Yashovarman (IAST: Yaśovarman) was a medieval Indian ruler of Kannauj who founded the Varman dynasty of Kannauj. There are few sources that provide information of his life, although he was indubitably a powerful man.
|Ruler of Kannauj|
|Reign||c. 725 CE – c. 752 CE|
|Born||7th or 8th century AD|
|Died||8th century AD|
|Dynasty||Varman dynasty of Kannauj|
Yashovarman was king of Kannauj in the early part of the eighth century. The city (then known as Kanyakubja) had previously been ruled by Harsha, who died without an heir and thus created a power vacuum. This lasted for around a century before Yashovarman emerged as its ruler. Alexander Cunningham, an archaeologist of the British Raj period, speculated on possible rulers of Kannauj during the period between Harsha and Yashovarman but there is little evidence to support his claims.
Little is known of Yashovarman or his family, with most information being derived from the Gaudavaho (Slaying of the king of Gauda), a Prakrit-language poem written by Vakpati. Yashovarman was a supporter of culture and Vakpati was among his courtiers: the extent to which the poem can be relied upon for statements of fact is impossible to determine.[a] Vakpati's work has been variously said to describe Yashovarman as either a divine incarnation of Vishnu or a kshatriya of the Lunar dynasty; Cunningham considered him likely to be related to the Maukharis, who had ruled Kannauj prior to Harsa, and some Jain works say that he was related to the Chandraguptas who ruled the Mauryan empire. The dates of his reign are also obscure, with assertions including c. 728–745 (Vincent A. Smith), around the late-seventh century/early eighth-century (Sankara Panduranga Pandit) and, according to the calculations of Ramashandra Tripathi, probably 725–752.
The Gaudavaho depicts Yashovarman as conquering large swathes of northern India — including Bihar, Bengal, the western Deccan, Indus Valley and Kashmir — before returning in triumph to Kannauj. However, Kalhana, a Kashmiri court chronicler who lived around the 12th century CE, gives a very different story in his Rajatarangini, depicting Yashovarman as a ruler who was among those defeated by Lalitaditya Muktapida, a ruler of Kashmir. The variant claims of stupendous conquests given by both of these courtiers are improbable, with Tripathi saying of those in the Gaudavaho that "These exploits read more like fiction than sober history". Other early sources are the Prabhavakacarita, Prabandha Kosha and Bappabhattisuricarita, which are Jain documents.
Although R. C. Majumdar is among those who are wary of the ancient accounts of conquests, he believes that Yashovarman was "unquestionably the most powerful king [in the region] about this time." He believes that diplomatic relations existed between the Chinese court and that in Kannuaj, evidenced by Yashovarman sending a minister to China in 731, and that he was for a time in alliance with Muktapida, with the two rulers defeating the Tibetans. These two diplomatic events may be connected because China was at that time at war with Tibet but it is also possible that the Chinese relationship grew from a shared concern about the growth of Arab power. The alliance with Muktapida collapsed around 740, according to Majumdar because of jealousy felt by the Kashmiri king. While Majumdar says that Lalitaditya then defeated Yashovarman and annexed his lands, Tripathi believes that Kalhana's account of what happened is inconsistent and that Yashovarman may have been allowed to remain on his throne after a "nominal acknowledgement of supremacy" to Lalitaditya.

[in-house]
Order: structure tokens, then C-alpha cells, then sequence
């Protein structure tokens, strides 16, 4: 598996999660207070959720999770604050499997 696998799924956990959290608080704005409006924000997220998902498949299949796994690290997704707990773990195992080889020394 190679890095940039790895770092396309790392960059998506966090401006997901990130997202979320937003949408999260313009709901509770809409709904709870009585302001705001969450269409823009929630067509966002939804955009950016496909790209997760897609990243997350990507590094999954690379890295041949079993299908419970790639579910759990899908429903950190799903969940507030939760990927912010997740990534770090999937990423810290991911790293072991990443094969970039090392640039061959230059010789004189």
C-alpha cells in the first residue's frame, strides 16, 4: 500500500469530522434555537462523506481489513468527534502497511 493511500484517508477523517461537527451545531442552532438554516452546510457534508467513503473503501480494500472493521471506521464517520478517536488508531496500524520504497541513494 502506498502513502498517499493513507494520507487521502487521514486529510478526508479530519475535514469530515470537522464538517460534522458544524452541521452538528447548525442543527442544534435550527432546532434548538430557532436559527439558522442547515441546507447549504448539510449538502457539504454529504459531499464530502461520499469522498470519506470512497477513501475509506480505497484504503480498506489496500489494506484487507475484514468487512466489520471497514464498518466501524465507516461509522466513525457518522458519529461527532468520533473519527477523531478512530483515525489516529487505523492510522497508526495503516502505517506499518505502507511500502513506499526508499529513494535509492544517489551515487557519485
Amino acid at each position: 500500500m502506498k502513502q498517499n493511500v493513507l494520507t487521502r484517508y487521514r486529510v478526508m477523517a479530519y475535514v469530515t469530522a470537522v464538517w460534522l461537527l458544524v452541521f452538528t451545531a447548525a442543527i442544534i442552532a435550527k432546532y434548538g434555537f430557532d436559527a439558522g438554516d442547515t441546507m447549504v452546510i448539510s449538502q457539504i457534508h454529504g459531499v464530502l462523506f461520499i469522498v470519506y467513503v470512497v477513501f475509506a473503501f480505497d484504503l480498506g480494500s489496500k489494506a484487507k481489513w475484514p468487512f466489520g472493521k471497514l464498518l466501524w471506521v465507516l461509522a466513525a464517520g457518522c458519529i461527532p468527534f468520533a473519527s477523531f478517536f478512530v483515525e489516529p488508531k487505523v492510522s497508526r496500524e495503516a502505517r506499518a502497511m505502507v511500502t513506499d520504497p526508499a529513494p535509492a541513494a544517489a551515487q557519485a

Little physical evidence exists of Yashovarman's reign, although he is reputed to have constructed the temple at Harischandranagari (present-day Ayodhya). An inscription has been found at Nalanda, and some coins elsewhere, that may relate to him but there is no certainty.
According to the Jain chronicles, Yashovarman had a son named Āma, who succeeded him as the king of Kannauj during 749-753 CE. Historian Shyam Manohar Mishra believes this claim to be historically true, as it is not contradicted by any historical evidence. C. V. Vaidya theorized that the Ayudha rulers were descendants of Yashovarman, but no historical records connect the two dynasties. S. Krishnaswami Aiyangar similarly proposed that Vajrayudha and Indrayudha were names of Āma. But this theory is contradicted by the Jain accounts.
- ^ Another poet who lived at the court of Yashovarman was Bhavabhuti.
- ^ Cribb, Joe (2016). "Early Medieval Kashmir Coinage – A New Hoard and An Anomaly". Numismatic Digest. 40: 110.
- ^ Chopra (2003), p. 194
- ^ Tripathi (1989), p. 192
- ^ a b c Majumdar (2003), p. 259
- ^ Eraly (2011), p. 92
- ^ Tripathi (1989), pp. 193–194
- ^ Tripathi (1989), pp. 194–197
- ^ Eraly (2011), pp. 92–93, 622
- ^ Tripathi (1989), p. 197
- ^ Tripathi (1989), p. 193
- ^ Tripathi (1989), pp. 202–203
- ^ Elgood (2000), p. 144
- ^ Tripathi (1989), pp. 205, 207
- ^ Mishra 1977, p. 117.
- ^ Mishra 1977, p. 125.
- Chopra, Pran Nath (2003), A Comprehensive History of Ancient India, Sterling Publishers, ISBN 978-81-207-2503-4
- Elgood, Heather (2000), Hinduism and the Religious Arts, Bloomsbury Publishing, ISBN 9780826498656
- Eraly, Abraham (2011), The First Spring: The Golden Age of India, Penguin Books India, ISBN 9780670084784
- Majumdar, Ramesh Chandra (2003) , Ancient India (Reprinted ed.), Motilal Banarsidass, ISBN 9788120804364
- Mishra, Shyam Manohar (1977). Yaśovarman of Kanauj. Abhinav. OCLC 5782454.
- Tripathi, Ramashandra (1989), History of Kanauj: To the Moslem Conquest (Reprinted ed.), Motilal Banarsidass, ISBN 9788120804043
- The Gaudavaho, a poem composed by Yashovarman's court poet Vakpati